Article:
• Jill Foley

Part 2: Silent Damage – The Consequence of Poor Talent Strategy

The first article in my ‘Rethinking Talent Strategy’ series discussed how easy it is to settle for reassuringly popular talent strategies. In this second article, I look at the three most common consequences of poor talent strategies and how they impact the performance of the businesses they are meant to serve.

1. Impaired Progress

You know this is happening when you hear phrases like, “we could go faster if only we had the right talent”

Invest too late in building the skills you need for the future and critical projects will be put at risk because you don’t have enough of the right people to deliver them.

The visible consequence of this shows up every time you have important roles or projects that need to be resourced and the same (small number of) people are put forward as candidates each time. The ‘special few’ are already overloaded and you have no obvious alternatives either to back-fill the work they are doing today or to assign to the new roles.

The invisible (and much more significant) consequence, is the opportunity cost of not having the right people to do the exploratory, experimental and innovative work that will unlock future success. The new ideas that are not conceived or developed, the opportunities that are not spotted early enough, or that are put aside because we don’t have the right people to work on them, remain invisible. Organisations may never ‘feel the pain’ of this deficit, but they resign themselves to being followers - reacting to the change that others create - rather than being leaders.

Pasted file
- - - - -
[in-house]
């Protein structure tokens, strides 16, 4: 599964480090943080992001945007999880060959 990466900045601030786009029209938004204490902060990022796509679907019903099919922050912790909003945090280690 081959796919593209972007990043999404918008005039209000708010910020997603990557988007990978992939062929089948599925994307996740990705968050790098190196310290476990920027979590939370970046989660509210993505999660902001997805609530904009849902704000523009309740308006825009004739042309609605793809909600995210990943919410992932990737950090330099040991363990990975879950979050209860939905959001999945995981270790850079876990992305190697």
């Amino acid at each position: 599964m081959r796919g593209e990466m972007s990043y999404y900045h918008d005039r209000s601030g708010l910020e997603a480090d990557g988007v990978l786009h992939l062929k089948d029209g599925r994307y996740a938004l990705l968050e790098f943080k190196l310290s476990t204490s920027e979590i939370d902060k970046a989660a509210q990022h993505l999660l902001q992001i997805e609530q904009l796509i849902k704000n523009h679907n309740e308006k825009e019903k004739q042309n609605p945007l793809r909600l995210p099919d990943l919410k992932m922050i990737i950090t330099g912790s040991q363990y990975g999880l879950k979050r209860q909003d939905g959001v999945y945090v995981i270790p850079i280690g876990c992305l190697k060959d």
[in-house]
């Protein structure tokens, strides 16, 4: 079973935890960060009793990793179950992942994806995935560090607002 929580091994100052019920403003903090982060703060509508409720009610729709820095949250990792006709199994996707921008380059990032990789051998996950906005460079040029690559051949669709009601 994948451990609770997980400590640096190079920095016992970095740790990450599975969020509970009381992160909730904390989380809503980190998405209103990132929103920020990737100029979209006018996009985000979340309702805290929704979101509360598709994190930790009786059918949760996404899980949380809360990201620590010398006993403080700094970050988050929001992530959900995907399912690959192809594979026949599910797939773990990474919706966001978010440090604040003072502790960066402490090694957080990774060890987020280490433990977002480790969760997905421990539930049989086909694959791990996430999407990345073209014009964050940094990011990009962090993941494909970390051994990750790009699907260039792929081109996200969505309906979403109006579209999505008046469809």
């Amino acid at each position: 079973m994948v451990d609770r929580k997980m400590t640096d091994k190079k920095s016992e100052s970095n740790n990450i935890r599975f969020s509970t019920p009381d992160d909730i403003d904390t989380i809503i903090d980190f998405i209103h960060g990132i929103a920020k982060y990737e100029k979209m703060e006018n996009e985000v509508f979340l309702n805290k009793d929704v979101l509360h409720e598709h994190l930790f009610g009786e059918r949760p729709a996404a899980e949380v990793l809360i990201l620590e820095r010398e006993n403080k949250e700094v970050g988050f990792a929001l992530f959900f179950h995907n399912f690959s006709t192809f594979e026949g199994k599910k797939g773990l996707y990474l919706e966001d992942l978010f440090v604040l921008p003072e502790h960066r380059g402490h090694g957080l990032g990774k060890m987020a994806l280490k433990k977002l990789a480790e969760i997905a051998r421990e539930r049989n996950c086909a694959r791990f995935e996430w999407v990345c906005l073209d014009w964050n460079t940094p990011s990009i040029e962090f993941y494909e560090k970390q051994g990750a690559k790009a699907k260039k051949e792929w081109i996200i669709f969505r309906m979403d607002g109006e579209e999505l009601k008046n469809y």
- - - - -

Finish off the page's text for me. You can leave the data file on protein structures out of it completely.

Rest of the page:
2. Impaired Performance

You know you’re here when you realise you’ve been forced to make compromise talent decisions

When an organisation suffers prolonged talent gaps, its leaders are forced to make compromise decisions when filling vacancies and resourcing new work. This means choosing the best available person for the role, rather than the best person for the role. Compromise talent decisions may at times be unavoidable, but they are always problematic because they put both the individual and the performance of the business at risk.